Moon in fiction

The Moon has been the subject of many works of art and literature and the inspiration for countless others. It is a motif in the visual arts, the performing arts, poetry, prose and music.The Tale of the Bamboo Cutter, a 10th century Japanese folktale, tells of a mysterious Moon Princess growing up on Earth as the adopted daughter of a bamboo cutter and his wife, dazzling human Princes and the Emperor himself with her beauty, and finally going back to her people at "The Capital of the Moon" (Tsuki-no-Miyako ?), leaving many broken hearts on Earth. It is among the first - possibly the very first - text of any culture assuming the Moon to be an inhabited world and describing travel between it and the Earth. John Heywood's Proverbes (1546) commented that "The moon is made of a greene cheese", "greene" meaning "not aged", but was probably being sarcastic. [1] One of the earliest fictional flights to the Moon took place on the pages of Ludovico Ariosto's well-known Italian romantic epic "Orlando furioso" (1516). The protagonist Orlando, having been thwarted in love, goes mad with despair and rampages through Europe and Africa, destroying everything in his path. The English knight Astolfo, seeking to find a cure for Orlando's madness, flies up to the Moon in Elijah's flaming chariot. In this depiction, the Moon is where everything lost on earth is to be found, including Orlando's wits, and Astolfo brings them back in a bottle and makes Orlando sniff them, thus restoring him to sanity. In the Great Moo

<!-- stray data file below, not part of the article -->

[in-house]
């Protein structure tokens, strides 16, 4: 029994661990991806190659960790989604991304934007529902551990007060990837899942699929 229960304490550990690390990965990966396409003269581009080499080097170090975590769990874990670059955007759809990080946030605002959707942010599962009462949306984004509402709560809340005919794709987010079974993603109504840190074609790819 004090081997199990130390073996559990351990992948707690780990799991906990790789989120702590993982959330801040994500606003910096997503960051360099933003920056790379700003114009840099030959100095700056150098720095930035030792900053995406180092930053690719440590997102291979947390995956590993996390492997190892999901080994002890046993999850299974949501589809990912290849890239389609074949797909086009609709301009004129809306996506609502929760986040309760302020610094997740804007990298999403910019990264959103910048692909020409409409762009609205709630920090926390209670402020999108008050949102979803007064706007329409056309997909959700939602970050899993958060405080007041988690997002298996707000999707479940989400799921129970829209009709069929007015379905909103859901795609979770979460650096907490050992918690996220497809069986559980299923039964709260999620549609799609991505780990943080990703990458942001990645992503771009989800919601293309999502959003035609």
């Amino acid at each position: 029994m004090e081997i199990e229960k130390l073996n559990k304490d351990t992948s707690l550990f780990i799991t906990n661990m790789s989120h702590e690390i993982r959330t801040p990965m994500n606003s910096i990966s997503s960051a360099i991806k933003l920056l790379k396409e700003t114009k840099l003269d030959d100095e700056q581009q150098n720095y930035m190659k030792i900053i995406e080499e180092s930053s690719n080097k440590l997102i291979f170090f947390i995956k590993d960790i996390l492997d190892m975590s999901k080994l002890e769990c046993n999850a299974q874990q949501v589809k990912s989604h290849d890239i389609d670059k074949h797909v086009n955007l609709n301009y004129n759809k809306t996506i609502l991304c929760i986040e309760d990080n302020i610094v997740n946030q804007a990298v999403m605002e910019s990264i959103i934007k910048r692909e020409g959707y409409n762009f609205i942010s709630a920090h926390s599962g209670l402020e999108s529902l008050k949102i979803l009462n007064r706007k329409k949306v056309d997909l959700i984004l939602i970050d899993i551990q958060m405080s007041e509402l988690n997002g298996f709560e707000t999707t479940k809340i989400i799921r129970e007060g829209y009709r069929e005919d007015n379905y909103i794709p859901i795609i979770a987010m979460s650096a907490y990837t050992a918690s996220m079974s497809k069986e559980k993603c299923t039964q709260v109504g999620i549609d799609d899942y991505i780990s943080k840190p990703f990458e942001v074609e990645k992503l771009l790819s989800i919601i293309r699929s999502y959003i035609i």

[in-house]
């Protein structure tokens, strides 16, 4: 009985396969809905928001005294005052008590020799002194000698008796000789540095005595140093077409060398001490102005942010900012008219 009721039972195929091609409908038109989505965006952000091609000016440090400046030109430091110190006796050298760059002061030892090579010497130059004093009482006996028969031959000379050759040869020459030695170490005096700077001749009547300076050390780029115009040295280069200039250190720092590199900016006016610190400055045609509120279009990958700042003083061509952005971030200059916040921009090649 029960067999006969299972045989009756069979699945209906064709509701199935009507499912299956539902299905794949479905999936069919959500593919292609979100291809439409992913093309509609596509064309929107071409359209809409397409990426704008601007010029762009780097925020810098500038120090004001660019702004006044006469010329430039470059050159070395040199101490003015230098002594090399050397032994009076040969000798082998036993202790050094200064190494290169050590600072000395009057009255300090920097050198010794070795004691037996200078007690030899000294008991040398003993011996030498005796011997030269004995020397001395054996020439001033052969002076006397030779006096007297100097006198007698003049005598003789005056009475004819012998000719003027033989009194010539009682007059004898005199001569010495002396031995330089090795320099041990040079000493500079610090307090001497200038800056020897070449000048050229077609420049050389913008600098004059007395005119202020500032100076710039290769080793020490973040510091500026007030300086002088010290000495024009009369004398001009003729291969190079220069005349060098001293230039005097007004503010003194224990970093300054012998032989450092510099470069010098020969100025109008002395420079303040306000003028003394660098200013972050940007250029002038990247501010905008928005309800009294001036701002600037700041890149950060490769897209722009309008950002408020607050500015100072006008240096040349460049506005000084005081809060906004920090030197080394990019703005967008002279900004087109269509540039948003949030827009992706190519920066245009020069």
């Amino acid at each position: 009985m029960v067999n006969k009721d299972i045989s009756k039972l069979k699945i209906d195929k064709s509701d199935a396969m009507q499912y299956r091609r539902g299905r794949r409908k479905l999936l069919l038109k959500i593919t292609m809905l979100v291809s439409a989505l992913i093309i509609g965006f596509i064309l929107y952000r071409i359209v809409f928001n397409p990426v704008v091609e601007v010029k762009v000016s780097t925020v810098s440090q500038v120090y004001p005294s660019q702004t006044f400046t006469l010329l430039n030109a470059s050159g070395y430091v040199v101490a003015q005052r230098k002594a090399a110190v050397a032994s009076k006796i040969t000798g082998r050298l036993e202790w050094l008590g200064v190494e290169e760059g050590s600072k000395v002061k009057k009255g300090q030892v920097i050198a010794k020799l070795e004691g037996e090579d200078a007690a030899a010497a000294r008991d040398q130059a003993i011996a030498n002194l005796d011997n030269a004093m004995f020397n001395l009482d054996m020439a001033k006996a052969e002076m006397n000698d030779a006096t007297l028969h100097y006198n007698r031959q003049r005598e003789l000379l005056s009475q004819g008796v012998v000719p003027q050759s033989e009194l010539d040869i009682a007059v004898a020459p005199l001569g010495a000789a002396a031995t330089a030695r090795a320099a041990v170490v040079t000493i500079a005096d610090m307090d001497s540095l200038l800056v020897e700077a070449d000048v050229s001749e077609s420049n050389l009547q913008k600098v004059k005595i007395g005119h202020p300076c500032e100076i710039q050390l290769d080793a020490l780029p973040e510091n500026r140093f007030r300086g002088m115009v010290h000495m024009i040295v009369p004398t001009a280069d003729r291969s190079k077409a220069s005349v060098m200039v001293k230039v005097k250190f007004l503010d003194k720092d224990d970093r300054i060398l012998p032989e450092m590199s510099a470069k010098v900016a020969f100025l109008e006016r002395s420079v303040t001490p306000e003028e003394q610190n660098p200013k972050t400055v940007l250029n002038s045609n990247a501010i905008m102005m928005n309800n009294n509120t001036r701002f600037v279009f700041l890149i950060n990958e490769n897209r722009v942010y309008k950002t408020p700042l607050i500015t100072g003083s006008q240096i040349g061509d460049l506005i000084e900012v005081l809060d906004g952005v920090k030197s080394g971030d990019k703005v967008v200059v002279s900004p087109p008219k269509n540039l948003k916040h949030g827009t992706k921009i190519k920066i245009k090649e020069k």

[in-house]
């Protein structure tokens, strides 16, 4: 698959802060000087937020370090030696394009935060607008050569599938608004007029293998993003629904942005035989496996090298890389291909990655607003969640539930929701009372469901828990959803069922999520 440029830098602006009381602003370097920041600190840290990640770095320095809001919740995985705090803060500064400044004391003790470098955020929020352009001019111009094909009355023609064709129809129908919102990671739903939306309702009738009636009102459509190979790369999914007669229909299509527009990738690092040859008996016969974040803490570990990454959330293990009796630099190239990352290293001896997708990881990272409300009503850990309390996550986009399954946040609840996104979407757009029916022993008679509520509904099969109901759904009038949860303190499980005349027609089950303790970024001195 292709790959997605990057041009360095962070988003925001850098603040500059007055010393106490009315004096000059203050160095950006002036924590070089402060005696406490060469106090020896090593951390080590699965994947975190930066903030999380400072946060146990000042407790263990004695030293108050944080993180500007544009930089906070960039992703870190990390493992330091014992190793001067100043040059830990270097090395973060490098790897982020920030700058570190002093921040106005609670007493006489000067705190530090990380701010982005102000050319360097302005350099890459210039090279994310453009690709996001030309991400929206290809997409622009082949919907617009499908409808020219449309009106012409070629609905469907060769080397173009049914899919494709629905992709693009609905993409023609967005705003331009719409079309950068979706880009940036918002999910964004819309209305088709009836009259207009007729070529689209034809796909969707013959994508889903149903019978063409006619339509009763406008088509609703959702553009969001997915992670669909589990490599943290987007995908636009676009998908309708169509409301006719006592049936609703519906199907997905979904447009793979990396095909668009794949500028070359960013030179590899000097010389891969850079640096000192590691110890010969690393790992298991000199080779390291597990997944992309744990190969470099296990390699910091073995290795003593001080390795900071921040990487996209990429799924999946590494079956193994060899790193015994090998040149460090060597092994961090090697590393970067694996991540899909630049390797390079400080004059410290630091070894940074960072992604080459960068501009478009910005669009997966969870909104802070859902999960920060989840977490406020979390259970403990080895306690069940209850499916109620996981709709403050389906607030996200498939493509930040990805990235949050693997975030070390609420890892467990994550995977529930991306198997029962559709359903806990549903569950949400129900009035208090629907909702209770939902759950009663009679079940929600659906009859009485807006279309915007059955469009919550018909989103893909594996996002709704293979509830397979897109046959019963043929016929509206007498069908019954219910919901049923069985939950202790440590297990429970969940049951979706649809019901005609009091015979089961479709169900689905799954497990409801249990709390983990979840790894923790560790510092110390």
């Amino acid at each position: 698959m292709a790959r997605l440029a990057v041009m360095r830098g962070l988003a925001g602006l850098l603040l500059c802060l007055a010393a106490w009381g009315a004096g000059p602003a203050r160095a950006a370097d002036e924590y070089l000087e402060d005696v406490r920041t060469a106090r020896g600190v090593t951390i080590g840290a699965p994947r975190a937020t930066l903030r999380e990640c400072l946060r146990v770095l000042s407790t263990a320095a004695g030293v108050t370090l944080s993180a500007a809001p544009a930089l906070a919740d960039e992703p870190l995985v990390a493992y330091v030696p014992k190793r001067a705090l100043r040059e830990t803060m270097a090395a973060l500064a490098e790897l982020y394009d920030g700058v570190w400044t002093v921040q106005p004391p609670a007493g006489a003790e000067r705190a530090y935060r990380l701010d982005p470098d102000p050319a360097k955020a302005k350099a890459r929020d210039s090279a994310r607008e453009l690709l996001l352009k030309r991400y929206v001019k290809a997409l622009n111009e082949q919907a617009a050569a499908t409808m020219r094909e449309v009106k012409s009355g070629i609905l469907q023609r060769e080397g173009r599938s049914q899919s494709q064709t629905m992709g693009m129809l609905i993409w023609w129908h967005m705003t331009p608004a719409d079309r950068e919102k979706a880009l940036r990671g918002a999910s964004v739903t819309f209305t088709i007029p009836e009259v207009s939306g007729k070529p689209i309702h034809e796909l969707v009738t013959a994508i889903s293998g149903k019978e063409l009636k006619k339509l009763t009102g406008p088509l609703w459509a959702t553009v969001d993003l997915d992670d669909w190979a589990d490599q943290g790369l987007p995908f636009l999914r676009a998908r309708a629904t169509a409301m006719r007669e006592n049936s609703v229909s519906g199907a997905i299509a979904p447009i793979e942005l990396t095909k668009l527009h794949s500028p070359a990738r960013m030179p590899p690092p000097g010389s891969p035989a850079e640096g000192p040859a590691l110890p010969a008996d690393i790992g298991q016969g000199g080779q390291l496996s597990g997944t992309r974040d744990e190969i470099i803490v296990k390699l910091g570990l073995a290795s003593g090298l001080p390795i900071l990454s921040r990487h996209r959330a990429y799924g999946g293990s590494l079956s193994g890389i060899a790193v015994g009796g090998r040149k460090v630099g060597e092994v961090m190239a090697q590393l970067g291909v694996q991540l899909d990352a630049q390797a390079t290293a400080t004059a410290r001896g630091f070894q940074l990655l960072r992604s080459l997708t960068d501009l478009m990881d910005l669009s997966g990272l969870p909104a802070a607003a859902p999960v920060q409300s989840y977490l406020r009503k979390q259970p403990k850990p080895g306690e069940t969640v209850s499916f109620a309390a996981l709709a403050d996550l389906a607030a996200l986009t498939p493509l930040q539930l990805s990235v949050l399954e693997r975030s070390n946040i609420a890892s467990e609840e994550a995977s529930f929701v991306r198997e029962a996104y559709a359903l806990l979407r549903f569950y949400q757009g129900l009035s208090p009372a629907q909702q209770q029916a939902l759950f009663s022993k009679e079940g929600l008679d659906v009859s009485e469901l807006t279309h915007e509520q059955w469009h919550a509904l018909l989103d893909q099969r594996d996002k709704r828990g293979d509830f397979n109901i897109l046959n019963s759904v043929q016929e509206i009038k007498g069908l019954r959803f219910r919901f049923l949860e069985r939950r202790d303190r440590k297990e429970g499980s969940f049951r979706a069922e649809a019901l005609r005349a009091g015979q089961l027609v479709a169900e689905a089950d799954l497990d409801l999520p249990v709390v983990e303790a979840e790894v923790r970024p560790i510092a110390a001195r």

Hoax of 1835, a newspaper reporter concocted a series of stories purporting to describe the discovery of life on the Moon, talking of such creatures as winged humanoids and goats. Roverandom by J.R.R. Tolkien was written in 1925 to console his son Michael, then four years old, for the loss of a beloved toy dog. In the story, the dog has flown to the Moon and had a whole series of amusing adventures there. The story was only published posthumously. In addition, Isil and the guidesman Tilion in J. R. R. Tolkien's fictional Middle-earth cosmology are based in Tolkien's familiarity with Norse and Gaelic myths of the moon. Doctor Dolittle in the Moon (1928) was intended to be the last of Hugh Lofting's Doctor Dolittle books. The Doctor, with his unique ability to communicate with animals, arrived in the Moon on the back of a giant moth and finds a considerably different kind of fauna (for example, Moon insects are far bigger than the local birds), and more startlingly, intelligent plants whose language he learns (as he never did with earthly plants). He also meets the Moon's single human inhabitant, a prehistoric man who has grown into an enormous giant due to lunar foods and conditions (which soon happens to the doctor himself). But it is doubtful whether he would ever be allowed to return to Earth. Goodnight Moon (1947) by Margaret Wise Brown, illustrated by Clement Hurd. Winter Moon, a poem by Langston Hughes. Moon Palace (1989) by Paul Auster, one of his best-known and most complicated novels.